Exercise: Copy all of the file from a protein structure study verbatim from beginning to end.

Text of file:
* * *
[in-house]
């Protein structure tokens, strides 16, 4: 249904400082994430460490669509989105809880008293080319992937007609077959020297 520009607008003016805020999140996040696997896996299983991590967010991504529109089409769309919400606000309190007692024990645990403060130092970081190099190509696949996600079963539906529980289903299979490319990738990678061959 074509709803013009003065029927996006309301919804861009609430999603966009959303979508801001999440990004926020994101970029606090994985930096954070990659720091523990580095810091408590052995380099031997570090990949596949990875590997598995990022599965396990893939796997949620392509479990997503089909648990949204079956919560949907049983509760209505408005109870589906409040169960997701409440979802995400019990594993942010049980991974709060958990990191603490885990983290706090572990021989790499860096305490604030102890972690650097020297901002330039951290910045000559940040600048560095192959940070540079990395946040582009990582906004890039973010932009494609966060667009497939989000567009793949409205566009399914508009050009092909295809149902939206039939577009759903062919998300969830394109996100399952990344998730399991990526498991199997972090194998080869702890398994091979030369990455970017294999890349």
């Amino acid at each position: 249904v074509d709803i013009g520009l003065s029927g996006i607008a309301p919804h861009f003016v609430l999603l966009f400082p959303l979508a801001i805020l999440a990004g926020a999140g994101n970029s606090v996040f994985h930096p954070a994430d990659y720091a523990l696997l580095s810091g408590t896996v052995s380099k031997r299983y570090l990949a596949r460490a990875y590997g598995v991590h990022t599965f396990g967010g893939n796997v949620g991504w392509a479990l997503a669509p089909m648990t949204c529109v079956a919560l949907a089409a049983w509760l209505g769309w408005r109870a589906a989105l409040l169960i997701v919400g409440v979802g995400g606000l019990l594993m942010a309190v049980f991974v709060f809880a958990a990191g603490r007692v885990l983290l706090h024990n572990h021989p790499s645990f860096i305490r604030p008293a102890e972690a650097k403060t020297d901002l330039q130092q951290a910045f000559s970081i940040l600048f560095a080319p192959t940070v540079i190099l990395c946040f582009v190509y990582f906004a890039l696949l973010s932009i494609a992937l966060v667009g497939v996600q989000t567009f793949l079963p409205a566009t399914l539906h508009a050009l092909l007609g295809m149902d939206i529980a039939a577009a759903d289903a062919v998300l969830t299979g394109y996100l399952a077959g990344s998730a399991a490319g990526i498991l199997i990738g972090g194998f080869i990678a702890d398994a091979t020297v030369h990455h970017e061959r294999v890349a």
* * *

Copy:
[in-house]
């Protein structure tokens, strides 16, 4: 249904400082994430460490669509989105809880008293080319992937007609077959020297 520009607008003016805020999140996040696997896996299983991590967010991504529109089409769309919400606000309190007692024990645990403060130092970081190099190509696949996600079963539906529980289903299979490319990738990678061959 074509709803013009003065029927996006309301919804861009609430999603966009959303979508801001999440990004926020994101970029606090994985930096954070990659720091523990580095810091408590052995380099031997570090990949596949990875590997598995990022599965396990893939796997949620392509479990997503089909648990949204079956919560949907049983509760209505408005109870589906409040169960997701409440979802995400019990594993942010049980991974709060958990990191603490885990983290706090572990021989790499860096305490604030102890972690650097020297901002330039951290910045000559940040600048560095192959940070540079990395946040582009990582906004890039973010932009494609966060667009497939989000567009793949409205566009399914508009050009092909295809149902939206039939577009759903062919998300969830394109996100399952990344998730399991990526498991199997972090194998080869702890398994091979030369990455970017294999890349």
């Amino acid at each position: 249904v074509d709803i013009g520009l003065s029927g996006i607008a309301p919804h861009f003016v609430l999603l966009f400082p959303l979508a801001i805020l999440a990004g926020a999140g994101n970029s606090v996040f994985h930096p954070a994430d990659y720091a523990l696997l580095s810091g408590t896996v052995s380099k031997r299983y570090l990949a596949r460490a990875y590997g598995v991590h990022t599965f396990g967010g893939n796997v949620g991504w392509a479990l997503a669509p089909m648990t949204c529109v079956a919560l949907a089409a049983w509760l209505g769309w408005r109870a589906a989105l409040l169960i997701v919400g409440v979802g995400g606000l019990l594993m942010a309190v049980f991974v709060f809880a958990a990191g603490r007692v885990l983290l706090h024990n572990h021989p790499s645990f860096i305490r604030p008293a102890e972690a650097k403060t020297d901002l330039q130092q951290a910045f000559s970081i940040l600048f560095a080319p192959t940070v540079i190099l990395c946040f582009v190509y990582f906004a890039l696949l973010s932009i494609a992937l966060v667009g497939v996600q989000t567009f793949l079963p409205a566009t399914l539906h508009a050009l092909l007609g295809m149902d939206i529980a039939a577009a759903d289903a062919v998300l969830t299979g394109y996100l399952a077959g990344s998730a399991a490319g990526i498991l199997i990738g972090g194998f080869i990678a702890d398994a091979t020297v030369h990455h970017e061959r294999v890349a």